There are instances in which captives escaped after long periods of being held hostage, so do not give up hope.

Are “bratty,” outspoken or bully-like kids more resistant to Stockholm syndrome?

Dr. Zarse: Stockholm syndrome does not develop because the hostage likes the hostage taker; it forms out of complete dependence, lack of control and terror.

You cannot compare a hostage situation to any other kind of interpersonal situation, because of the traumatic nature of the hostage situation.

It’s explained that Stockholm syndrome occurs when the abductor isolates the victim and makes them dependent for bare essentials.

But why does the victim feel dependent upon the abductor, if there is opportunity to escape? 

“Escape” opportunities could range from climbing the fence in the middle of the night; dashing away from the abductor while in public; yelling out to a nearby neighbor; actually visiting the neighbor; and alerting people via e-mail and phone, to which some abduction victims have access.

Dr. Zarse: Stockholm syndrome does not form merely because of basic necessities like food and water; it is also borne out of feeling unable to control the situation and dread.

The hostage taker uses threats against the hostages and their families to control even when not present.

What specifically can parents do to inoculate their kids from acquiring Stockholm syndrome? Of course, the older the child, the more effective any method would be.

Dr. Zarse: Stockholm syndrome reduces injury and death, so is not necessary to protect against.

In fact, in training to groups at higher risk for being taken hostage, strategies are taught to increase the possibility of forming an attachment to the hostage taker to minimize the risk of harm to the hostages.

Are there cases where a juvenile hostage was murdered as the result of an escape attempt?

Dr. Zarse: I do not know of any such instances, but we know of young people being murdered by their abductors, so it is a reasonable assumption.

How successful can parents be at convincing older kids that if they’re ever taken hostage, that the captor is bluffing when he says, “I’ll kill your parents if you ever escape”? 

How many captors have ever followed through on their threats? I’m specifically referring to men who kidnap kids/teens, versus a man who beats his wife, then kills her parents when she leaves him.

Dr. Zarse: There is an assumption in this question that the hostage taker is bluffing when threats to harm the hostage’s family are made; this is a dangerous assumption.  It is risky to teach potential hostages that threats may be unfounded.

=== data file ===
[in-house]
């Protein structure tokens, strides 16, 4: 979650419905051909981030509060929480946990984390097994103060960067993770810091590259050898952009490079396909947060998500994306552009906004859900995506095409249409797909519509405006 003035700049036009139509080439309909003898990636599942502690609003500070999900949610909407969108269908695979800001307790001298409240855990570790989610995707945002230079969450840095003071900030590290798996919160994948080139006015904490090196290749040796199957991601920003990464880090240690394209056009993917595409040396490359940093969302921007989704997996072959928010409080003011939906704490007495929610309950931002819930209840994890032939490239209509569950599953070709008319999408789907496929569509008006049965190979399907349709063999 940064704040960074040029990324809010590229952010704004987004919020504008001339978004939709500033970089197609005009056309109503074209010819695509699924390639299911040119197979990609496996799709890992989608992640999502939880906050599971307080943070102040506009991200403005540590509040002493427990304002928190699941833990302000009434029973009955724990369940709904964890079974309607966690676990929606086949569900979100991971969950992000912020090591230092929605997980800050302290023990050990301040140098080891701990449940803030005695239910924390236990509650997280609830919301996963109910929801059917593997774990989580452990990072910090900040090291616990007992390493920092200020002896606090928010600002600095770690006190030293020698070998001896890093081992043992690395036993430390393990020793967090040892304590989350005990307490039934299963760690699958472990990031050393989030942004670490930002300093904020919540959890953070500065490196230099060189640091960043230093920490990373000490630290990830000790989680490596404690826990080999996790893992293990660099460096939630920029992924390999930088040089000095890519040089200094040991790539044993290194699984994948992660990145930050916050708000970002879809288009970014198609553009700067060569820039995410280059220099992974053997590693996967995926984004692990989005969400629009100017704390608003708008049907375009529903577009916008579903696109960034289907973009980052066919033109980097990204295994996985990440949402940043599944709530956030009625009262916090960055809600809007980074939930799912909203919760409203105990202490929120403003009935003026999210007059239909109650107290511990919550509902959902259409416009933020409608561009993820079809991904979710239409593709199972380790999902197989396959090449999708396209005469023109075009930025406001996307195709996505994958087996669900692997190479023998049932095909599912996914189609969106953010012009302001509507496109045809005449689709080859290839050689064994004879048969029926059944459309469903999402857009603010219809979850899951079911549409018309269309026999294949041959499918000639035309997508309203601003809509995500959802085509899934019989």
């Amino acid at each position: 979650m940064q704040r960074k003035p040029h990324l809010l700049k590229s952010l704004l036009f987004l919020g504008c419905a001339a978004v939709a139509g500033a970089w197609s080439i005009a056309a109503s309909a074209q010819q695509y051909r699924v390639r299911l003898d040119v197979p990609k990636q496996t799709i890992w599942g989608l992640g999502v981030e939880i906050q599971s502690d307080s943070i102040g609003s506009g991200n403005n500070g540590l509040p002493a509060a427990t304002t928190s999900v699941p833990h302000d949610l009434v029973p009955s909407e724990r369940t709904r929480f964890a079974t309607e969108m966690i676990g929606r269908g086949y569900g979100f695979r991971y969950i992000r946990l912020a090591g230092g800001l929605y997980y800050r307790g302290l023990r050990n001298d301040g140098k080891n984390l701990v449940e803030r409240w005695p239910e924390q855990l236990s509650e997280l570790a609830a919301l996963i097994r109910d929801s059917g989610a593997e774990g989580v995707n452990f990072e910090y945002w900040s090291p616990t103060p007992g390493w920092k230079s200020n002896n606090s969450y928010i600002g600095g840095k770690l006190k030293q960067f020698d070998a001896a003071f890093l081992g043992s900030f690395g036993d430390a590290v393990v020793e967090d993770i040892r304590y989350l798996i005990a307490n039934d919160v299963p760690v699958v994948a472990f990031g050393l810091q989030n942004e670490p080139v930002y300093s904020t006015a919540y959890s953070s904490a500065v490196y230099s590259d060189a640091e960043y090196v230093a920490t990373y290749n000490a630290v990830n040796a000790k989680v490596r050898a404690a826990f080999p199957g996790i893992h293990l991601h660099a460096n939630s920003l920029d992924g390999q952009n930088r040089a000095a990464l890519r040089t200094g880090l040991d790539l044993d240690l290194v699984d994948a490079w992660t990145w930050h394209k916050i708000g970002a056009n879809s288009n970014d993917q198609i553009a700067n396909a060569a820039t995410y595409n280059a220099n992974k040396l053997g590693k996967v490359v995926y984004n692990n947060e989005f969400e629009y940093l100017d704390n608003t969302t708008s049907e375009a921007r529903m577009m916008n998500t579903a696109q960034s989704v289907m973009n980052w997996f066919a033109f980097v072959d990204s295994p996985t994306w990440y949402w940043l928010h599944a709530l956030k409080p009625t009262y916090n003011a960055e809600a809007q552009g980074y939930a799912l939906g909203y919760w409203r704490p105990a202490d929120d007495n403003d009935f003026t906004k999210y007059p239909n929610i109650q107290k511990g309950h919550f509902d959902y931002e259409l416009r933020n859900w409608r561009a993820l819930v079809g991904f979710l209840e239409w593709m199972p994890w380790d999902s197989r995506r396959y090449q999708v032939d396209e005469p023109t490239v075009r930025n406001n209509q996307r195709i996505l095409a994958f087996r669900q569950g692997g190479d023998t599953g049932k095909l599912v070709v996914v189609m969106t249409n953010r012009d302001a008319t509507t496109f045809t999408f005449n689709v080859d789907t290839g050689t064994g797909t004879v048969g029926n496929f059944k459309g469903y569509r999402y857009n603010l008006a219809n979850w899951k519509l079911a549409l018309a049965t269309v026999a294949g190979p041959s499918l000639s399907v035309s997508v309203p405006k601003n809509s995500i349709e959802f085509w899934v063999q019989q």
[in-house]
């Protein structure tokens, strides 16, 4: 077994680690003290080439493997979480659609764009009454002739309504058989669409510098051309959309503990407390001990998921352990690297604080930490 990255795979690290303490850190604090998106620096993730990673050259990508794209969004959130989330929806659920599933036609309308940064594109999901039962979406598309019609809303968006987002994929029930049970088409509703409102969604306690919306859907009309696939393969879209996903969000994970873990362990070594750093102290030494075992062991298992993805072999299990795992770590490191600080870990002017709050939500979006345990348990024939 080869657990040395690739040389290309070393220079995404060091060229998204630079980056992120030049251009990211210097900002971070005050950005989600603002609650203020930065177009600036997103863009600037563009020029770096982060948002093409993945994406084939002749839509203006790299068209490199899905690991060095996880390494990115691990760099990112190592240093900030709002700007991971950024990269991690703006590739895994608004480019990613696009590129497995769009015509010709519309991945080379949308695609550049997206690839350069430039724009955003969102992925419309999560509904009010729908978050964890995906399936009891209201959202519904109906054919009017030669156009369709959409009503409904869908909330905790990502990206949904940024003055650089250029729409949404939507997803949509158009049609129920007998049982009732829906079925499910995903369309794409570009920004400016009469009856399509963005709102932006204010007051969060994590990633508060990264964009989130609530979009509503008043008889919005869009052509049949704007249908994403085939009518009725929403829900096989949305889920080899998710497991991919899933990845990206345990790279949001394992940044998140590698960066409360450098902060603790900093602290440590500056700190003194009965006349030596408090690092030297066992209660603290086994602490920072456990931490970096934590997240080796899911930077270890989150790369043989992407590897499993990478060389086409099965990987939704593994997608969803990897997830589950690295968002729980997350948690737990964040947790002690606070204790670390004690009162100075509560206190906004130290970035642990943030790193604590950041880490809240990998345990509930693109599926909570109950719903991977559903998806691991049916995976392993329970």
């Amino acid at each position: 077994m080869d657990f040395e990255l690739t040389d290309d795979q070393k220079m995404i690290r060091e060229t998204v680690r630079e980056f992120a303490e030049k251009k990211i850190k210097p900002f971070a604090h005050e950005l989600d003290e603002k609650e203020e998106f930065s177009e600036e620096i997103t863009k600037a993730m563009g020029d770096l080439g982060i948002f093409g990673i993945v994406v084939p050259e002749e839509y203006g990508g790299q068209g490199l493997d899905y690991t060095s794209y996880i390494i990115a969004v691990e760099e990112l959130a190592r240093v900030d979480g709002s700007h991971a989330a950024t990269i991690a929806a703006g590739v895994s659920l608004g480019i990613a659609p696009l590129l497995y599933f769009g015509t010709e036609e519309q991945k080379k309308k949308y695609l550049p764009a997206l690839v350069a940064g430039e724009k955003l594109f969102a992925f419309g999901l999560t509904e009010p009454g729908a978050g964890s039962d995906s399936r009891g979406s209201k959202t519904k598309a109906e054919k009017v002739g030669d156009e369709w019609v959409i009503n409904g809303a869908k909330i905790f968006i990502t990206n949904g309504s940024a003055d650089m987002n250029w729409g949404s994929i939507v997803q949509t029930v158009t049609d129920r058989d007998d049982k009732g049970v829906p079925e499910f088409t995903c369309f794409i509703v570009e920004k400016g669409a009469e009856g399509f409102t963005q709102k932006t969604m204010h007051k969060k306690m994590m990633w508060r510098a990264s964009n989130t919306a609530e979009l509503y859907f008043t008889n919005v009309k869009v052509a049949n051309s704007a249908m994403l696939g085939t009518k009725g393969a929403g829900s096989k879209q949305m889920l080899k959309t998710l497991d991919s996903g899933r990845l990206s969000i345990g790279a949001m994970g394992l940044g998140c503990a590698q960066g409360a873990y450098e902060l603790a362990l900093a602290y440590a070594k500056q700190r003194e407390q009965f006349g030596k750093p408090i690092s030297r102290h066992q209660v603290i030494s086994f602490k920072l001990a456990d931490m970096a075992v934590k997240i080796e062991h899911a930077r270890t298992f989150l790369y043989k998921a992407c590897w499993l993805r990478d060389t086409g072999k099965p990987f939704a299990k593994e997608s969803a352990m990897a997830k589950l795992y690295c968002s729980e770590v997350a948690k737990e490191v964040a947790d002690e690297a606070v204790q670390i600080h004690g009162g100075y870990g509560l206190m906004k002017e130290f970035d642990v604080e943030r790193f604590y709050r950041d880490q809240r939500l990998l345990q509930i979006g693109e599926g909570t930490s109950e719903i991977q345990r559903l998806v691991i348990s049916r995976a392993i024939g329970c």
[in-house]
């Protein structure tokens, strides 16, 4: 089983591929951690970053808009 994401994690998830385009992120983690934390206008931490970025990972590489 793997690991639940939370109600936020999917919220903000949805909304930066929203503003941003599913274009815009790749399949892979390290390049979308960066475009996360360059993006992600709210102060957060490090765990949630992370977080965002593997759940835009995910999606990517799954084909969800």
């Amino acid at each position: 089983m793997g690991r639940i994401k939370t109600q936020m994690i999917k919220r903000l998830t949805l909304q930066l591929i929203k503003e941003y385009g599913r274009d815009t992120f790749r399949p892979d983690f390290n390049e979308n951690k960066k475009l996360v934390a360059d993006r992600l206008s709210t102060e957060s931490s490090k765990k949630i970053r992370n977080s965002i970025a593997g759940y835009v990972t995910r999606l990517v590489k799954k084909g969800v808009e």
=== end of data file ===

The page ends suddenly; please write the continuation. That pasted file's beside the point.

If the hostage feels the potential of injury or death in the threat to be real, chances are good that the hostage will act accordingly to protect loved ones.

If physical and/or sexual assaults accompany such threats, the possibility of harm to others is made much more real by virtue of the actual and immediate injury to self.

How much of an anti-Stockholm syndrome effect would it have, for parents to begin teaching their children about this at an early age? 

After all, parents are encouraged to talk to their grade school kids about drugs, sex, “good touches” and “bad touches,” etc.

Seems to me that the more well-versed a child is in the mechanics of Stockholm syndrome, the less likely he or she will develop it.

Dr. Zarse: Parents certainly need to teach their children to resist harm, but there are extreme circumstances in which being aggressive might increase possibility of injury or death, so one must be very cautious.

An escape attempt increases the emotion of the hostage taker, thereby heightening danger for the hostage.

Stockholm syndrome reduces injury and death, so it would not be wise to teach methods to prevent its formation.

Isn’t it true that if enough “anti-Stockholm syndrome” is drilled into a child from an early age by a parent, that the parent can effectively “brainwash” that child so that the learned material cannot be overridden by a captor (depending on child’s age)?

Dr. Zarse: Parents need to teach their children to protect themselves from harm, but a hostage situation is unique and dangerous so caution is recommended.  Remember, Stockholm syndrome is not about a weak personality type; it is about extraordinary conditions of complete debility, dependence and dread, and surviving.

Dr. Zarse served as Chief Psychologist at two federal prisons, and as the Director of Inmate Administration at the United States Disciplinary Barracks at Fort Leavenworth.
Lorra Garrick has been covering medical, fitness and cybersecurity topics for many years, having written thousands of articles for print magazines and websites, including as a ghostwriter. She’s also a former ACE-certified personal trainer.